An estimation of the daily food intake of milkfish (Chanos chanos Forsskal) in a semi-intensively managed commercial brackishwater pond in the Philippines.
Lückstädt, C.; Focken, U.; Coloso, R.M.; Becker, K.Department of Aquaculture Systems and Animal Nutrition, Institute for Animal Production in the Tropics and Subtropics (480b), University of Hohenheim, 70599 Stuttgart,Germany
Most milkfish production in the Philippines is carried out in semi-intensive pond systems in small fish ponds of 1 to 5 ha. Earlier investigations reported feeding rates with 4% of the fish body mass per day as favourable for milkfish growth. However, recent investigations on the intake of supplemental feeds and natural food by the milkfish in small experimental ponds showed, that only a part of these supplemental feeds was taken in directly by the fishes (KÜHLMANN et al. 1995, 4th Asian Fisheries Forum). This study aimed to find out whether this holds true for commercial milkfish ponds as well. The daily diet intake was estimated with microscopic and gravimetric analyses of stomach contents and calculation with the MAXIMS software program.
To achieve this aim, a pond monitoring was set up in Dumangas, Iloilo, Philippines in October 1996 during the wet season. The pond was 1 ha and at least 70 cm deep. Water was changed by tidal flushing and/or additional pumping. Fishes had an initial weight of 120 g in the first week of July and were stocked with a density of 4000 pcs./ha. No manure was applied. During the first 40 days the fishes fed only on lumot, a complex of filamentous green algae (Chaetomorpha sp.). Starting in August commercial feeds (crude protein content 19.9%, crude fat 7.3%, nitrogen free extract 53.5%, crude fiber 5.4% and ash 13.9%) was given in 3 equal rations daily at 9:00 am, 1:00 pm and 4:30 pm. The daily feeding rate was 3.75% of body weight. A pre-sampling was done to get first information on the pond environment and morphometric data of the fishes. Water salinity was at 20 ppt. The daily temperature ranged from 28°C to more than 32°C. Oxygen changed from less than 1 mg/l in the early morning to greater than 9 mg/l at 4:00 pm. During pre-sampling fishes had a mean body weight of 316 ± 32 g. One week later, samples of at most 5 fishes were caught with a cast net every 5 hours over a period of 5 days, thus covering all hours of the day. A total of 82 fishes were caught during the main sampling with a mean body weight of 335 ± 82 g. Based on the feeding rate of the fishes between pre-sampling and main sampling and the calculated increase of the body mass the feed conversion ratio FCR was estimated to be 6.8 if all of the feed was consumed. This factor is high for a commercial diet. A combination of the dry matter of the stomach content of every fish, microscopic analyses of the stomach content and further investigations with the MAXIMS program showed that the actual diet intake was only 0.82% of fish body mass. Based on this the FCR of the commercial feed was 1.45. Furthermore the peaks in the feed intake were between 10:57 am and 2:48 pm and between 4:42 pm and 6:00 pm. Natural food from plankton formed only a small part of the total intake and were mainly consumed in the morning and evening hours (Copepoda, Chlorophycae). Data also showed that fishes were not ingesting feed at first feeding at 9:00 am perhaps because of low D.O. levels in the morning.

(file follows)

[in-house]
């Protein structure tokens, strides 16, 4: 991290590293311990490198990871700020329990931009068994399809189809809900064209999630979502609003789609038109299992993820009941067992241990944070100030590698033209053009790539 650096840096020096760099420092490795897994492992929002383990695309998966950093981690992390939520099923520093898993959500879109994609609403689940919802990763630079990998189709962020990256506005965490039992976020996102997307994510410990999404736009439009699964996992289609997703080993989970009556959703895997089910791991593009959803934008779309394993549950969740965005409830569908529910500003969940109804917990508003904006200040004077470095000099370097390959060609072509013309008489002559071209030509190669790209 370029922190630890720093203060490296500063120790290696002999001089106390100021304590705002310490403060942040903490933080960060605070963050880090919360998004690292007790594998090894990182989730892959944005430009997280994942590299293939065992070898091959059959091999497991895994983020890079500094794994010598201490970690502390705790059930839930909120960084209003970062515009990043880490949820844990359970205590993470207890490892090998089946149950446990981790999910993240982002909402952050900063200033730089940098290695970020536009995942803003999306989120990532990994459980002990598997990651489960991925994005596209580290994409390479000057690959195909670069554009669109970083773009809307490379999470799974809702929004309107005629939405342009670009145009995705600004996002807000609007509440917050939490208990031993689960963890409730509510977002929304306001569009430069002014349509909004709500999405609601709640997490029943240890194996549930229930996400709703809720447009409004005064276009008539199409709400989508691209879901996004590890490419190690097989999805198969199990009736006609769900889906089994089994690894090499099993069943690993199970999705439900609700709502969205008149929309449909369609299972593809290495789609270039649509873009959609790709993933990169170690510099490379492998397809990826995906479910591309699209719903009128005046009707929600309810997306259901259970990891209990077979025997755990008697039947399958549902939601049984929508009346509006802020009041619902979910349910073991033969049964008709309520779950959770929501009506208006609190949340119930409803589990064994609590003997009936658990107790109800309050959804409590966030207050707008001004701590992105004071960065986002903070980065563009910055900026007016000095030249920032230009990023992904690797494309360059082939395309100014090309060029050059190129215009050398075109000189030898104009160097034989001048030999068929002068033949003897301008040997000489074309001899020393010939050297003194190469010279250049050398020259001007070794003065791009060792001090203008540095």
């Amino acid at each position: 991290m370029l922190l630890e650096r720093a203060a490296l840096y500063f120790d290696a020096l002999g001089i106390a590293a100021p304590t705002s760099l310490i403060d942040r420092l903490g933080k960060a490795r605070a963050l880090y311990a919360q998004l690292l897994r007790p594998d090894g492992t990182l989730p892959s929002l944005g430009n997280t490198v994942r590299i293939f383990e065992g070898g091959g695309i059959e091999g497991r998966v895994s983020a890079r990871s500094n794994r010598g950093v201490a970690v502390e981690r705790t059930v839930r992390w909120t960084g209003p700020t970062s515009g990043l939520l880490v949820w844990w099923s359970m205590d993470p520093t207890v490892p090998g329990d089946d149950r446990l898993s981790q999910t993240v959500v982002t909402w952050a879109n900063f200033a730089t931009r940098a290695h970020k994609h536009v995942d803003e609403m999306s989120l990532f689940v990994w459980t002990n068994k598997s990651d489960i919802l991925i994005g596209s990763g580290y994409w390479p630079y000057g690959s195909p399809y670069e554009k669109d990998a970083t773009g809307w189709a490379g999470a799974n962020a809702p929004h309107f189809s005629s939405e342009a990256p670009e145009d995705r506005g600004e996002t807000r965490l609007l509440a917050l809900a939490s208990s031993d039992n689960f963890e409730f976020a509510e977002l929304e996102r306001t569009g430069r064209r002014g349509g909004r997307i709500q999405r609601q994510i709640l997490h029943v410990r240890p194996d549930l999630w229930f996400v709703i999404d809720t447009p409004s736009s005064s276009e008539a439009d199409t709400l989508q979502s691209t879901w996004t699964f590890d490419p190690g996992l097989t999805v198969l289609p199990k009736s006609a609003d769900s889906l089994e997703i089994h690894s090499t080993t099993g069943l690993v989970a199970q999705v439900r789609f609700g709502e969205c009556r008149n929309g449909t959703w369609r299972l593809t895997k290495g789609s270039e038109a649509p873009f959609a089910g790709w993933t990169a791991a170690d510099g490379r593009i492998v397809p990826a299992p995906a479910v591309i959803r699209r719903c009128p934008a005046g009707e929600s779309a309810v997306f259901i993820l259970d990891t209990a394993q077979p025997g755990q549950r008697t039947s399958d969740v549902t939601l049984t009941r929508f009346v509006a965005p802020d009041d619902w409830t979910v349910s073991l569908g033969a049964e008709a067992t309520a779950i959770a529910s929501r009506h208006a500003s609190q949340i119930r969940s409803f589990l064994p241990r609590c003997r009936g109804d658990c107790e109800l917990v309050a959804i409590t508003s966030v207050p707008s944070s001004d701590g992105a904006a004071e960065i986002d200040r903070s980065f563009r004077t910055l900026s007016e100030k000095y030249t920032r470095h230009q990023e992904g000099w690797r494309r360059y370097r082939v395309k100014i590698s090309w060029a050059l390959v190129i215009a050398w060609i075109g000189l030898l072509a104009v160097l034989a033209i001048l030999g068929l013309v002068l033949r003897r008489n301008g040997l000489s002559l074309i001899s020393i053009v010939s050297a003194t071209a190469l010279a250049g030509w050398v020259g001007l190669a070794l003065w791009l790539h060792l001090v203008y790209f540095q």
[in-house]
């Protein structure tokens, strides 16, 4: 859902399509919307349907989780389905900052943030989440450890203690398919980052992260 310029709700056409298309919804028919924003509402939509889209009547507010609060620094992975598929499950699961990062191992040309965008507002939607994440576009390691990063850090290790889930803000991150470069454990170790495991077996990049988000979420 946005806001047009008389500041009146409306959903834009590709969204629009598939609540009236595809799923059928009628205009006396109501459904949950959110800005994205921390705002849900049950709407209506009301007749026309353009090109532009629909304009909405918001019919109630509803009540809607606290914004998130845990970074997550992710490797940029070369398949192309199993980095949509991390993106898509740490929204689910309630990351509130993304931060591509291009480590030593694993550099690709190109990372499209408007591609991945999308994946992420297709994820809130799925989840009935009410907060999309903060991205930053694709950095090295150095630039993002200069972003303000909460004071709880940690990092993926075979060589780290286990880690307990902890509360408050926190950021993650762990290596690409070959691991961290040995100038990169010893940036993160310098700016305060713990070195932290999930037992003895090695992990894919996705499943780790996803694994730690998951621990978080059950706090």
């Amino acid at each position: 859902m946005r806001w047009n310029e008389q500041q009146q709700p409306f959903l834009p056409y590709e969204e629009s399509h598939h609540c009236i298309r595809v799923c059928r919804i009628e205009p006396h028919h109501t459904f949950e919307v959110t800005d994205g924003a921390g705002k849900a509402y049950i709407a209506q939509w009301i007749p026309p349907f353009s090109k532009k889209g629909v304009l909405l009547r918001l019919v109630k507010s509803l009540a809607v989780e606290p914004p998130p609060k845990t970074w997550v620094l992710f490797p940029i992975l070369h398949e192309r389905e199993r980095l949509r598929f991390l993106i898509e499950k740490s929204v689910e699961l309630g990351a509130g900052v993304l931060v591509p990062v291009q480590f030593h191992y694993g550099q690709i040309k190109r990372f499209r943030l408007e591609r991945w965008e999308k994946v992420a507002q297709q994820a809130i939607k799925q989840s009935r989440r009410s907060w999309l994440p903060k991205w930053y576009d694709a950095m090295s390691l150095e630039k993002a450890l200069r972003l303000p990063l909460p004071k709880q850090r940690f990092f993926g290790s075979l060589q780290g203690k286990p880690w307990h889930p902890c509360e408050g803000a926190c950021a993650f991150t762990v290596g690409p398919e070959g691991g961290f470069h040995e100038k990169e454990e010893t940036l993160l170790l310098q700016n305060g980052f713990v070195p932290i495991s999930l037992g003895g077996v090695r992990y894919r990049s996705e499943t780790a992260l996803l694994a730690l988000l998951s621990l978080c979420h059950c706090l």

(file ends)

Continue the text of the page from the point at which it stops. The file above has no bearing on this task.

These results can be used to optimize supplemental feeding of milkfish in semi-intensive ponds and prevent wasting high quality diets. Regular application of manure may maintain the natural food in the pond and can further reduce the supplementation rate with commercial feeds. Lastly, feed should not be given at times when D.O. levels are low especially in the early morning, because this prevents a normal feed uptake.
Keywords: aquaculture, feeding behaviour, milkfish